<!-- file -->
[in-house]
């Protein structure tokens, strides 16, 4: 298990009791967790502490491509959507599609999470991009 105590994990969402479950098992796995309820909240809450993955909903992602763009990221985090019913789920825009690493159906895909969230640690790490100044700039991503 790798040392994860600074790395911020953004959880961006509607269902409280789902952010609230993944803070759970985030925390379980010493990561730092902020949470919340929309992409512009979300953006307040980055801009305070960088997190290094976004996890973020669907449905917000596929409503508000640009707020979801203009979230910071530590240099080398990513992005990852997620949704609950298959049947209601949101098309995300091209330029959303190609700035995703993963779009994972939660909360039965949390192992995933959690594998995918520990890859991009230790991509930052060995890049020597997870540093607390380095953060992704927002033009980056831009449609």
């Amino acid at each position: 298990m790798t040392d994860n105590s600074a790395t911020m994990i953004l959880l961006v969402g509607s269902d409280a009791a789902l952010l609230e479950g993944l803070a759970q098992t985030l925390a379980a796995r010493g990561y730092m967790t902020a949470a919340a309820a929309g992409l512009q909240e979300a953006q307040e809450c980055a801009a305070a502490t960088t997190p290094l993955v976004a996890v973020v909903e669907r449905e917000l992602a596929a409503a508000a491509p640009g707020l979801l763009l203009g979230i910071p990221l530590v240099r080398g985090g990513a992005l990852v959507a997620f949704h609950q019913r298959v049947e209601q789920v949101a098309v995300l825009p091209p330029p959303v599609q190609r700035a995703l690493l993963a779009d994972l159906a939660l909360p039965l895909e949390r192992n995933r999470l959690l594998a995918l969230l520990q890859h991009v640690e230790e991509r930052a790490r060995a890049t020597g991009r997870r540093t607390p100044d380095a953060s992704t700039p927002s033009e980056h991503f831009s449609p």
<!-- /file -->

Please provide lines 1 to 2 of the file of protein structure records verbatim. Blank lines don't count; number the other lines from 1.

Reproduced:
[in-house]
């Protein structure tokens, strides 16, 4: 298990009791967790502490491509959507599609999470991009 105590994990969402479950098992796995309820909240809450993955909903992602763009990221985090019913789920825009690493159906895909969230640690790490100044700039991503 790798040392994860600074790395911020953004959880961006509607269902409280789902952010609230993944803070759970985030925390379980010493990561730092902020949470919340929309992409512009979300953006307040980055801009305070960088997190290094976004996890973020669907449905917000596929409503508000640009707020979801203009979230910071530590240099080398990513992005990852997620949704609950298959049947209601949101098309995300091209330029959303190609700035995703993963779009994972939660909360039965949390192992995933959690594998995918520990890859991009230790991509930052060995890049020597997870540093607390380095953060992704927002033009980056831009449609």